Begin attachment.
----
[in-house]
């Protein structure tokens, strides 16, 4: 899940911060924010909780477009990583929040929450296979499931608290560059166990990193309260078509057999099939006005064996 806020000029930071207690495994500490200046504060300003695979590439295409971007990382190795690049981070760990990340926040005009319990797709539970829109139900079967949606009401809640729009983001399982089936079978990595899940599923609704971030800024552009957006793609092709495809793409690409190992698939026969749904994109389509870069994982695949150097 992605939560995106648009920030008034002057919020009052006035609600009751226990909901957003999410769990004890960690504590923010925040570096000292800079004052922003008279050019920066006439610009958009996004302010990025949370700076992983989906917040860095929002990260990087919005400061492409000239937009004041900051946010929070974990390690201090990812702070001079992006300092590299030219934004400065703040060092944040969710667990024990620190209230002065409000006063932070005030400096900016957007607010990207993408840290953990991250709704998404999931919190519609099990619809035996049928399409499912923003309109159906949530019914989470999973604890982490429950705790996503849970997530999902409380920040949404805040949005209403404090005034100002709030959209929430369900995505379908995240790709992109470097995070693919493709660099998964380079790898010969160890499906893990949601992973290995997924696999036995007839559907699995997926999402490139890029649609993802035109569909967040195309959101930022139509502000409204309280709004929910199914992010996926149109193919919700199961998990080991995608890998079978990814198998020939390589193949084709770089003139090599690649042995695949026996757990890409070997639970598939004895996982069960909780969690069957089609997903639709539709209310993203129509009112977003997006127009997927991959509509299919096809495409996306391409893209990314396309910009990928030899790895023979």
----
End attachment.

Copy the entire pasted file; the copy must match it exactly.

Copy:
[in-house]
């Protein structure tokens, strides 16, 4: 899940911060924010909780477009990583929040929450296979499931608290560059166990990193309260078509057999099939006005064996 806020000029930071207690495994500490200046504060300003695979590439295409971007990382190795690049981070760990990340926040005009319990797709539970829109139900079967949606009401809640729009983001399982089936079978990595899940599923609704971030800024552009957006793609092709495809793409690409190992698939026969749904994109389509870069994982695949150097 992605939560995106648009920030008034002057919020009052006035609600009751226990909901957003999410769990004890960690504590923010925040570096000292800079004052922003008279050019920066006439610009958009996004302010990025949370700076992983989906917040860095929002990260990087919005400061492409000239937009004041900051946010929070974990390690201090990812702070001079992006300092590299030219934004400065703040060092944040969710667990024990620190209230002065409000006063932070005030400096900016957007607010990207993408840290953990991250709704998404999931919190519609099990619809035996049928399409499912923003309109159906949530019914989470999973604890982490429950705790996503849970997530999902409380920040949404805040949005209403404090005034100002709030959209929430369900995505379908995240790709992109470097995070693919493709660099998964380079790898010969160890499906893990949601992973290995997924696999036995007839559907699995997926999402490139890029649609993802035109569909967040195309959101930022139509502000409204309280709004929910199914992010996926149109193919919700199961998990080991995608890998079978990814198998020939390589193949084709770089003139090599690649042995695949026996757990890409070997639970598939004895996982069960909780969690069957089609997903639709539709209310993203129509009112977003997006127009997927991959509509299919096809495409996306391409893209990314396309910009990928030899790895023979």